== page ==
Getting Back to the Basics

With winter and holiday driving conditions in full swing, ignoring the basic rules of the road can be dangerous. In addition to aggressive driving styles, the new survey reveals teens are not only neglecting the driving basics, but are also failing to observe the law. For example, one in five (18 percent) teens admit to not wearing a seat belt. Also alarming, while the majority (89 percent) of teens may consider themselves "safe drivers," 71 percent of these "safe drivers" admit to speeding.

However, this is news to parents. While the majority of teens may disclose their speeding habits, less than half (38 percent) of parents actually believe their teens speed. In addition, teens who have driven for one-plus years are more likely to speed (47 percent) than those who have had their license for less than six months (28 percent) - showing that more experience behind the wheel does not prevent reckless driving behaviors.

Of those same self-described "safe drivers," two-thirds (67 percent) admit to transporting three or more teen passengers in the car, and only 26 percent of all teens perceive this to be distracting. According to NHTSA, the risk of a fatal crash goes up in direct relation to the number of teens in the car; and therefore it's important for teens to understand the ramifications and dangers of driving with multiple passengers. Just as concerning, parents are also largely unaware of this behavior, with only 40 percent reporting that their teens drive with three or more passengers in the car.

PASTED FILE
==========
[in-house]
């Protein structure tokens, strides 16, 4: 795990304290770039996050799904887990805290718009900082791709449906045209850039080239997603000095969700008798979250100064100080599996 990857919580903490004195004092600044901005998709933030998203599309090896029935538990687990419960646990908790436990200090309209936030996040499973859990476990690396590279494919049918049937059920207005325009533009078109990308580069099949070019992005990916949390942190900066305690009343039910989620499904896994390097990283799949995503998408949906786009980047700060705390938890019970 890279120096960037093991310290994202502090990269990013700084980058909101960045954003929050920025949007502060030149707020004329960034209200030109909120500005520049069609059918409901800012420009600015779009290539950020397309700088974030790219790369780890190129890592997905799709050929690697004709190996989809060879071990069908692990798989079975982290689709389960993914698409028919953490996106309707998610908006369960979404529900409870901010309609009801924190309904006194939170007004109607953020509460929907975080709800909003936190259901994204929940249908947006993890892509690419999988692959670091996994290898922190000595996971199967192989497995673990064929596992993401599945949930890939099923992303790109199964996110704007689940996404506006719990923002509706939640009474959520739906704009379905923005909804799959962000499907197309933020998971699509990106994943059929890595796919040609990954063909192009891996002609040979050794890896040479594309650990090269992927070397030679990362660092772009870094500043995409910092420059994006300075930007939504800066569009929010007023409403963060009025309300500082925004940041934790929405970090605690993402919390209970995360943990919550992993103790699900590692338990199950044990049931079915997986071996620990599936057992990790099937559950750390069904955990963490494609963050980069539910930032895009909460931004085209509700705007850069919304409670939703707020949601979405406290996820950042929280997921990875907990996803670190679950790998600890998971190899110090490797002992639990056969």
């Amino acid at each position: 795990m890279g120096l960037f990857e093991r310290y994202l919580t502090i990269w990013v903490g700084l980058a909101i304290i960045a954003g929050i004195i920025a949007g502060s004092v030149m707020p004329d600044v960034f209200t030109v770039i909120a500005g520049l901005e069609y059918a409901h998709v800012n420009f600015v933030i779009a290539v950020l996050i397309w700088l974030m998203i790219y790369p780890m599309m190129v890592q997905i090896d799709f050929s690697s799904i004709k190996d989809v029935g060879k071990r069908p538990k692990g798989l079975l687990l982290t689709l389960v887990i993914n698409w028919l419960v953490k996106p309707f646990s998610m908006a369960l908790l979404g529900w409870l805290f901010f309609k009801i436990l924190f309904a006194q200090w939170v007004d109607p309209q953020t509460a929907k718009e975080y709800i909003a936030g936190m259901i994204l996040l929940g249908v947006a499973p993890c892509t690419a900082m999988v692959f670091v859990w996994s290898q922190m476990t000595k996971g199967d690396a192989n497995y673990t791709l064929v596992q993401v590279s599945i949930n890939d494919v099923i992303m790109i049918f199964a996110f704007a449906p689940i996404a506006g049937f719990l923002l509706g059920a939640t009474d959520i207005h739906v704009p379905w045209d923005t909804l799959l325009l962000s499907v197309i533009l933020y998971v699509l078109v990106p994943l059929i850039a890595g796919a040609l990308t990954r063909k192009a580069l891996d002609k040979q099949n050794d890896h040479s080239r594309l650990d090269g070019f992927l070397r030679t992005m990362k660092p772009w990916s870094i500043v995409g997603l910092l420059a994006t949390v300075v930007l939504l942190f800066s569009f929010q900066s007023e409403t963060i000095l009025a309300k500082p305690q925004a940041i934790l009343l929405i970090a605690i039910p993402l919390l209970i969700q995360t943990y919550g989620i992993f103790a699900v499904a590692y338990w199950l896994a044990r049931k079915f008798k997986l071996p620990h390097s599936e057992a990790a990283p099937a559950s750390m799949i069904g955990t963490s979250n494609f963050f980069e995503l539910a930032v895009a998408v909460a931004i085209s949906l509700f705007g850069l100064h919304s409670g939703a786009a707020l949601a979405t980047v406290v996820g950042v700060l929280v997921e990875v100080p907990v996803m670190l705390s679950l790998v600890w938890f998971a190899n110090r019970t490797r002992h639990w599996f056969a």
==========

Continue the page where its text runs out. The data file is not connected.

"What may seem insignificant to teen drivers, like having friends in the car or driving a few miles over the speed limit, can have a major impact on their safety and endanger others on the road," said Stephen Gray Wallace senior advisor for policy, research and education at SADD. "We challenge parents and teens alike to revisit the importance of following the basic safety rules of the road. Ignoring driving fundamentals is simply not worth the risk."